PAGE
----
Sunday, July 9, 2017

My Guy Friends Can't Use The F-Word

With my blog's second birthday in the books, all the talk in my apartment has been mostly centered around self love.

It is also important to note that 98% of my new friends in Nashville are male; and while they are surprisingly well informed and extremely supportive of the self love battle, they are not always certain where they stand on it. And after writing and answering questions about this stuff for two years now, I'm not entirely sure my readers know where they stand on it, either.

"I really want to jump on board the body positive bandwagon," the men in my life reached a general consensus, "I want people to be happy and healthy. So I'm never quite sure how to be supportive of body positivity around women who know..."

I let the hesitation hang in the air so long it made them uncomfortable.


Everyone in the room breathed a sigh of relief; that someone, particularly the girl of the group, had finally dropped the ever-feared F-bomb.

"See," the boys continued, "It's okay for you to say it, because you're a girl." 

I didn't see what my gender affiliation really had to do with it, but they seemed to think it made all the difference.

"If you say that word around us, it's okay," they explained, "But if we had said it around you, you would've been offended!"

I wasn't quite sure what that meant either, and I had a feeling we weren't talking about self love anymore. Was I supposed to be offended because I was fat, or because I was a girl? This was about to turn into a debate on body fat and double standards. And I was determined to keep them intrigued enough to prove my point.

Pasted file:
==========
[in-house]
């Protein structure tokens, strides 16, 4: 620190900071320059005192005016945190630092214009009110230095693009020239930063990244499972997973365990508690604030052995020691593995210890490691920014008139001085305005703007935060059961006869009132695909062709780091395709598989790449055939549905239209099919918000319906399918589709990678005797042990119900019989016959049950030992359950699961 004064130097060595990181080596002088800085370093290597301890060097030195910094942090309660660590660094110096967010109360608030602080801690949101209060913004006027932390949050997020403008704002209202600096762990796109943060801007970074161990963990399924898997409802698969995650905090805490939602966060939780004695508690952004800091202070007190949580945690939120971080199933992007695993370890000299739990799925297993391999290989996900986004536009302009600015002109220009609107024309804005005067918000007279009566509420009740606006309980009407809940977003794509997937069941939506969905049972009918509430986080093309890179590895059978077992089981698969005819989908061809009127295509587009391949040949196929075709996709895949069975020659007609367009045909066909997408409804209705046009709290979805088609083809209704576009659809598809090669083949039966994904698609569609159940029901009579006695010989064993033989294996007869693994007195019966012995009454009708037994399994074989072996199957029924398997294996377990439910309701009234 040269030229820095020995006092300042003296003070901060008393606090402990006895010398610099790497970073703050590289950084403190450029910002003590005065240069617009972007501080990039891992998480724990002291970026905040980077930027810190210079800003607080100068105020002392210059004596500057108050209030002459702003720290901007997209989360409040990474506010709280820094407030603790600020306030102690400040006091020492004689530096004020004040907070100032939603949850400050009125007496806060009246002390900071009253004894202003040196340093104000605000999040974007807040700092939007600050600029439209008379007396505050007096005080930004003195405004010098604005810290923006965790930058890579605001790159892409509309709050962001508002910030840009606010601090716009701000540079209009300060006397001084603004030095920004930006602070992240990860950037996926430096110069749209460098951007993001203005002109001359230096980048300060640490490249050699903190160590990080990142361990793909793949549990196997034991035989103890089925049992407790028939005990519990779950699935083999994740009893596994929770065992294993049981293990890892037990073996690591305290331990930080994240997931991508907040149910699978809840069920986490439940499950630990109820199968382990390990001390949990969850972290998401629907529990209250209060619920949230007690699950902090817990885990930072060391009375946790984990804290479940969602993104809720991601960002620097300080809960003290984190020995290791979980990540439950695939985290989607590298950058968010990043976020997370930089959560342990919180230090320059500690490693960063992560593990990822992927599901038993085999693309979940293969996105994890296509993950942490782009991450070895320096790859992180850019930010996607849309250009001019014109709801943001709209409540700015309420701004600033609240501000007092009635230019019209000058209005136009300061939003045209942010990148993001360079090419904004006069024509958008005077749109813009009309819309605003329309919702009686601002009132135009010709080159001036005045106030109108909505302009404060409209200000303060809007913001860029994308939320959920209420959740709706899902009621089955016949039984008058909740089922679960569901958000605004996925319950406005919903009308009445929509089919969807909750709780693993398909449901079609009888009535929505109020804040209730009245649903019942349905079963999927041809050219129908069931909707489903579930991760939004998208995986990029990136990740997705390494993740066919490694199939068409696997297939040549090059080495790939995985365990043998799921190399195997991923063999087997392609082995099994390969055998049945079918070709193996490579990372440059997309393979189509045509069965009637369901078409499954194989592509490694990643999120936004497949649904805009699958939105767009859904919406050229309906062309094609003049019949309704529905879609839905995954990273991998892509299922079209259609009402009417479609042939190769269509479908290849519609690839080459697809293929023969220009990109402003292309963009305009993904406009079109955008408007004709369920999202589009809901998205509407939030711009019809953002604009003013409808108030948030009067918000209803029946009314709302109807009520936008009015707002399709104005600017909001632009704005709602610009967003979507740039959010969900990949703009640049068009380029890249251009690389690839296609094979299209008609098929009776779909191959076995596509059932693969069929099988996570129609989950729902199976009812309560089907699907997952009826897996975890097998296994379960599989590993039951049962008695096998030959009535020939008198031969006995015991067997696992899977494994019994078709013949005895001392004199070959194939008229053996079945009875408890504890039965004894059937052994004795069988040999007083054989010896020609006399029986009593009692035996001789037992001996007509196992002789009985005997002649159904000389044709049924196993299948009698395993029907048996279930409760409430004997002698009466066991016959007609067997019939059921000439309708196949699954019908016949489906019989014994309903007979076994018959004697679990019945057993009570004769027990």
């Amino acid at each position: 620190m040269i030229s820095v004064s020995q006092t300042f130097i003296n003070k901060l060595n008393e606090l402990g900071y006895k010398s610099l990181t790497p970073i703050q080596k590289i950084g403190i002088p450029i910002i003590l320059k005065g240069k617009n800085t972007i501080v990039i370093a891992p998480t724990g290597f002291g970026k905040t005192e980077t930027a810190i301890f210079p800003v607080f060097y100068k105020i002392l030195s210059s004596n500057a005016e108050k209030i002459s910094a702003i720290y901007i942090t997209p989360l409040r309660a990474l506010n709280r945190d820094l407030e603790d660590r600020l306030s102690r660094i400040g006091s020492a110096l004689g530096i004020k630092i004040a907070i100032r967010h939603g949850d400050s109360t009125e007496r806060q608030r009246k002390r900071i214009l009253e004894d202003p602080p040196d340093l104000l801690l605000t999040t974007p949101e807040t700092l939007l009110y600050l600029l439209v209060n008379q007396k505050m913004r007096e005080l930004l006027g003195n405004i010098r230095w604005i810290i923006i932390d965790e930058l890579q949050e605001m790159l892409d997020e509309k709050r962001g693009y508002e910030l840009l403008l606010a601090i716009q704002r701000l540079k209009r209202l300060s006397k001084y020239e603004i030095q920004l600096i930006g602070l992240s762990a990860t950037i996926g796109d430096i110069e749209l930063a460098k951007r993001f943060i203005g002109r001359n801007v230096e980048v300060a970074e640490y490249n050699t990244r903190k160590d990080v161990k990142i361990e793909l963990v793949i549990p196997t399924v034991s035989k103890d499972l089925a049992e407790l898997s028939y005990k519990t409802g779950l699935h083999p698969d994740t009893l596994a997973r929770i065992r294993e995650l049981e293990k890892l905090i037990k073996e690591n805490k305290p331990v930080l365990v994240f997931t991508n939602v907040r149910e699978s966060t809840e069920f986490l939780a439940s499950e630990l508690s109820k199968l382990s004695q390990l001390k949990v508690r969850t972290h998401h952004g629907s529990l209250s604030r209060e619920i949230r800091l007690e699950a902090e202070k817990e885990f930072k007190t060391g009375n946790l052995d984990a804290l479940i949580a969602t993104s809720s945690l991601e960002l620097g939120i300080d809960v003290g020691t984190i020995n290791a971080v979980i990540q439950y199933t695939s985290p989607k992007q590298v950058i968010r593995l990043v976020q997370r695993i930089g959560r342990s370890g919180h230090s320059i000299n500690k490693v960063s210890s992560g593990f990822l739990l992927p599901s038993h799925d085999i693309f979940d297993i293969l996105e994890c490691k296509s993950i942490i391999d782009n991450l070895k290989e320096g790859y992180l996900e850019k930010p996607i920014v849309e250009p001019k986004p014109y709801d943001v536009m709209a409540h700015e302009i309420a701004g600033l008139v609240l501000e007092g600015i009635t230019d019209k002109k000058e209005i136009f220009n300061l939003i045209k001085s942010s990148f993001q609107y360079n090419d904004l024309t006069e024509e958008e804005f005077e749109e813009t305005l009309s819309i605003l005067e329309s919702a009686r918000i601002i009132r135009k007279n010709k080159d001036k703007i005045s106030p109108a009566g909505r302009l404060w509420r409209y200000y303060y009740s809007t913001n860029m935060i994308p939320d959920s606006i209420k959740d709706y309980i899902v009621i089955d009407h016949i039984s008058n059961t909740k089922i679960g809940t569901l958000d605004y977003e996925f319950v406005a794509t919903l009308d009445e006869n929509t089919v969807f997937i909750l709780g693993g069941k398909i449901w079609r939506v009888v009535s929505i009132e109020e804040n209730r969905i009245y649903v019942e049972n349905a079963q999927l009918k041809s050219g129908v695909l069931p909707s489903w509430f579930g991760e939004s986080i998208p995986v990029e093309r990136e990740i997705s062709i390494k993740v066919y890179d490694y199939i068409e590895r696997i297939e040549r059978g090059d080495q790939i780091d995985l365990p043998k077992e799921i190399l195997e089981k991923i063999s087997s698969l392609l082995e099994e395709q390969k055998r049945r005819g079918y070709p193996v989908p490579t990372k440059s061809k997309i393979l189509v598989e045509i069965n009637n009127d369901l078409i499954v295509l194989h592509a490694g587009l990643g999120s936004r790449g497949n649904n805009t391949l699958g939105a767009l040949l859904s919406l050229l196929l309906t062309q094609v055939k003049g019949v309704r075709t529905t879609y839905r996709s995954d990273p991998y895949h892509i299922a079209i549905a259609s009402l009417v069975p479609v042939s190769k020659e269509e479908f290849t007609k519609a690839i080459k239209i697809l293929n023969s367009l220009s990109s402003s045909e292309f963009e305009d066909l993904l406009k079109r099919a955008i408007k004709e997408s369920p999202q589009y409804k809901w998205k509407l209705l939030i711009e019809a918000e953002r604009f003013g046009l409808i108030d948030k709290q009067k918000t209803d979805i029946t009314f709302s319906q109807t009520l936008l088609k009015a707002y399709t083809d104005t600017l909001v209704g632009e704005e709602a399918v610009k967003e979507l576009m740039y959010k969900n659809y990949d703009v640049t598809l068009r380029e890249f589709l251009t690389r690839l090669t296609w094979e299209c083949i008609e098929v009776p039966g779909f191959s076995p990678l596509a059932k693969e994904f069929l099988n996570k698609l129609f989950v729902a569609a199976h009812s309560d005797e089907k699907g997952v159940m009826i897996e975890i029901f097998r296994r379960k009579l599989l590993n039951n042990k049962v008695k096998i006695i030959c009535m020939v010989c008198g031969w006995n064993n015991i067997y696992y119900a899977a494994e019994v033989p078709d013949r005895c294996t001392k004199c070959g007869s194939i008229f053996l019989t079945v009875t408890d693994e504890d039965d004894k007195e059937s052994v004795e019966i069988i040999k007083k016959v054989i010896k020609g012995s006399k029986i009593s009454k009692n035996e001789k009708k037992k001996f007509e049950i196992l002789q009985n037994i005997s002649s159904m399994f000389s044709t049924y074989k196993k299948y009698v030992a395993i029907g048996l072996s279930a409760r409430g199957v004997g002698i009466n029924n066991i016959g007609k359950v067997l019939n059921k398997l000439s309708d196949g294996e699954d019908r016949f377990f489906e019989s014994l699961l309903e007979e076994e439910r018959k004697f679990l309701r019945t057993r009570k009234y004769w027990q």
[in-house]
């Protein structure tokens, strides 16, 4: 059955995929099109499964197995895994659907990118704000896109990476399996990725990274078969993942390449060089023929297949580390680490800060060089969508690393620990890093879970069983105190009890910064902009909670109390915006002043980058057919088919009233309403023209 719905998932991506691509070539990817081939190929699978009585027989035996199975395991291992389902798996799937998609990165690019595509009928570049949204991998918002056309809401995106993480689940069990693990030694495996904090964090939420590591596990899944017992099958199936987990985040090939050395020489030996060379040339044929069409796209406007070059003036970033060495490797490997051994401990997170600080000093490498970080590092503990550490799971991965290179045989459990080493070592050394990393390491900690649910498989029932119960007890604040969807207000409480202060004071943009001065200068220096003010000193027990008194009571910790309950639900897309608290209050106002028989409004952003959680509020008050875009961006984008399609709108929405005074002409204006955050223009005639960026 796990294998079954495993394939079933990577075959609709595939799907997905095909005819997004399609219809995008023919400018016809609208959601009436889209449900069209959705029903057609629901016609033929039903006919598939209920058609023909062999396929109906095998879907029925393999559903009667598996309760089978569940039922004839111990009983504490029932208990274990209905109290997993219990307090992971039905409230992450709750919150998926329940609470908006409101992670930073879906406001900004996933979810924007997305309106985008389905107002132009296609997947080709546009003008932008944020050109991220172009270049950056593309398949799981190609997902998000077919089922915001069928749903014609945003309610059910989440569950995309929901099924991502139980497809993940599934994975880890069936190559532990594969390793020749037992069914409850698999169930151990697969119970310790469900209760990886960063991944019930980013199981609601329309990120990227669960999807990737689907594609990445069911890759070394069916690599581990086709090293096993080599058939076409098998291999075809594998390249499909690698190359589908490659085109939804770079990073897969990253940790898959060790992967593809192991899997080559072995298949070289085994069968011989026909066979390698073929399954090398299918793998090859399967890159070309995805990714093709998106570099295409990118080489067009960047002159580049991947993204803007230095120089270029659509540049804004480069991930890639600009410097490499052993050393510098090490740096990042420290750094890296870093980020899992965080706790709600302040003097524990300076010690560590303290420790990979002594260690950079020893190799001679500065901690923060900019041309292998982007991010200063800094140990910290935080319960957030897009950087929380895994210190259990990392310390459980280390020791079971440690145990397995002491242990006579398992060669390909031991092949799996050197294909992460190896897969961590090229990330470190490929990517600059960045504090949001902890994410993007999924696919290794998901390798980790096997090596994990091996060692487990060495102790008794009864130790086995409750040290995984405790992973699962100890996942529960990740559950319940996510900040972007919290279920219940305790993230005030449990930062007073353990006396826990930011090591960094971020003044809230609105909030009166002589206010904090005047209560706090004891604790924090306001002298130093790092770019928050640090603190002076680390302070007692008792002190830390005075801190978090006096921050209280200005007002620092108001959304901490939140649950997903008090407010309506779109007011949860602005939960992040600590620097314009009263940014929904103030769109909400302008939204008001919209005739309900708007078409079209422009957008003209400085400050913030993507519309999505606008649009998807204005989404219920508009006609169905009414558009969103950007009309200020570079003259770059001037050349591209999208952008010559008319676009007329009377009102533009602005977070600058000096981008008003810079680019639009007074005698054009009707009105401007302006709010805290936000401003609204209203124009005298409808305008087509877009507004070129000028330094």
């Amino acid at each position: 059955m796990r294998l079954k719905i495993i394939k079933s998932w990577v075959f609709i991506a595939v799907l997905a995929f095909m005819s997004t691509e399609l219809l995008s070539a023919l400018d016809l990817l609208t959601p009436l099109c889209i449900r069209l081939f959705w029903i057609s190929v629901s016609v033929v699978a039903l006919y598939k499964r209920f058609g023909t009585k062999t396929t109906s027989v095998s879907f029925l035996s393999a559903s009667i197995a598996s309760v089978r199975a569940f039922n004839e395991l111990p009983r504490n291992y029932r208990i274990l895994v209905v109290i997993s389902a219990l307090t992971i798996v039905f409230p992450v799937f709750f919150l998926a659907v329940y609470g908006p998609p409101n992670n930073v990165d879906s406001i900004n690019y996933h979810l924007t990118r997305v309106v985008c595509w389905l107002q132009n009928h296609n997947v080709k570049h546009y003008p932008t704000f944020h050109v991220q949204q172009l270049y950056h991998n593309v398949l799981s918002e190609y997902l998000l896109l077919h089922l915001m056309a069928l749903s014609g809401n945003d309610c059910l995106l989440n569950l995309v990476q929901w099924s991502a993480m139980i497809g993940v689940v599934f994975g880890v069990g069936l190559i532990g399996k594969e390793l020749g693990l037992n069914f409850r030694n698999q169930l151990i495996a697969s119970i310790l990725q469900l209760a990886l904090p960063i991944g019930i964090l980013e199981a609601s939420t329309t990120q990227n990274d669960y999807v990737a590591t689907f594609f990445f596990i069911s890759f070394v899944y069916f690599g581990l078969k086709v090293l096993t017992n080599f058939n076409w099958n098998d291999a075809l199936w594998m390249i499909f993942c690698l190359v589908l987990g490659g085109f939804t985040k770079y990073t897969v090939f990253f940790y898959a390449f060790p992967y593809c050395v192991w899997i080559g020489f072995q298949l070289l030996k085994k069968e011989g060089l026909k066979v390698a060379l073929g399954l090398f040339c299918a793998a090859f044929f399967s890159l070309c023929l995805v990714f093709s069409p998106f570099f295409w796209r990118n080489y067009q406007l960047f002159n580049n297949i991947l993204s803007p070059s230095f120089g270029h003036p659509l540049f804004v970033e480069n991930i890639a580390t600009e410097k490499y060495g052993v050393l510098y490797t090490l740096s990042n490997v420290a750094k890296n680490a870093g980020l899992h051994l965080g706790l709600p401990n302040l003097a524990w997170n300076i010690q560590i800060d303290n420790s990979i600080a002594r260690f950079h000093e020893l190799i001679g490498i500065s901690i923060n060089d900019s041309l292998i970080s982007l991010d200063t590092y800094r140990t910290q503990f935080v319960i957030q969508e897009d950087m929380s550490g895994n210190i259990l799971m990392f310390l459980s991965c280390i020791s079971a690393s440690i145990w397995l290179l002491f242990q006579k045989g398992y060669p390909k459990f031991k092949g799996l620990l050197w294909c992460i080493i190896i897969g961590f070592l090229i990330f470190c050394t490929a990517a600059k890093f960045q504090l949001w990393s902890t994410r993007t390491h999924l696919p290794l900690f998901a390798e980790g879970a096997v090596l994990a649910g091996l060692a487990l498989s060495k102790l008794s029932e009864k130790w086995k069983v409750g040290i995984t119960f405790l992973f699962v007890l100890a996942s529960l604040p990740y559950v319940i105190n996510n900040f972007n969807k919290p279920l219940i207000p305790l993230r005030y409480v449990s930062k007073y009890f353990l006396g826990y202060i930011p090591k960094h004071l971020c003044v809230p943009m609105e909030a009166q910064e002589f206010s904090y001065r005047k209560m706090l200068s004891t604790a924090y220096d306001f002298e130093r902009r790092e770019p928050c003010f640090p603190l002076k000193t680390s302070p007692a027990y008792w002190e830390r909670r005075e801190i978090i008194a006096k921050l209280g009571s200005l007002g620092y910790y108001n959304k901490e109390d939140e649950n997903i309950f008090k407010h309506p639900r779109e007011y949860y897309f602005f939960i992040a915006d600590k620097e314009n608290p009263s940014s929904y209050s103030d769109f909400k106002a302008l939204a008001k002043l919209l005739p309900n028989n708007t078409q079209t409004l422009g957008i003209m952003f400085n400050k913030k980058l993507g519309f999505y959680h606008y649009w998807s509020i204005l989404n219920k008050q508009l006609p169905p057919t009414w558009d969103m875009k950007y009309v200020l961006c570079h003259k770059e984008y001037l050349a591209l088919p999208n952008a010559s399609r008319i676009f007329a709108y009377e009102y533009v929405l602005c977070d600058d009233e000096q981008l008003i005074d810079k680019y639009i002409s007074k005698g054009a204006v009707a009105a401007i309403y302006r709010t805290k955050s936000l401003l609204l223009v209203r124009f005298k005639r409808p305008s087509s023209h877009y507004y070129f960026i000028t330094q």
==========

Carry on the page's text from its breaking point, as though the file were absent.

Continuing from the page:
"Girls don't get offended when you call us fat," I opened my grand monologue, knowing I would be interrupted.

"Bull crap!" and similar comments escaped immediately, "Have you met women?"

Why, funny you should mention that, boys. It's almost like I am one. And here's the deal:

Fat is not offensive. Fat is a three letter word. It is something that is contained in food, something that is printed on nutrition labels; something that our bodies (yes, all bodies) need. And some of us happen to have more of it than others.

And yes, some of us have too much of it. Some of us are riding that unhealthy line, and some of us are well beyond it. But I've found that these people usually already know this about themselves. Most body positive writers and warriors are medically identified as fat. They are also often found confidently calling themselves fat, but not because they are making an open point to self depreciate. (So there's no reason to counter them and say, "Oh stop it, you are not fat!"). Because they understand what this post is about.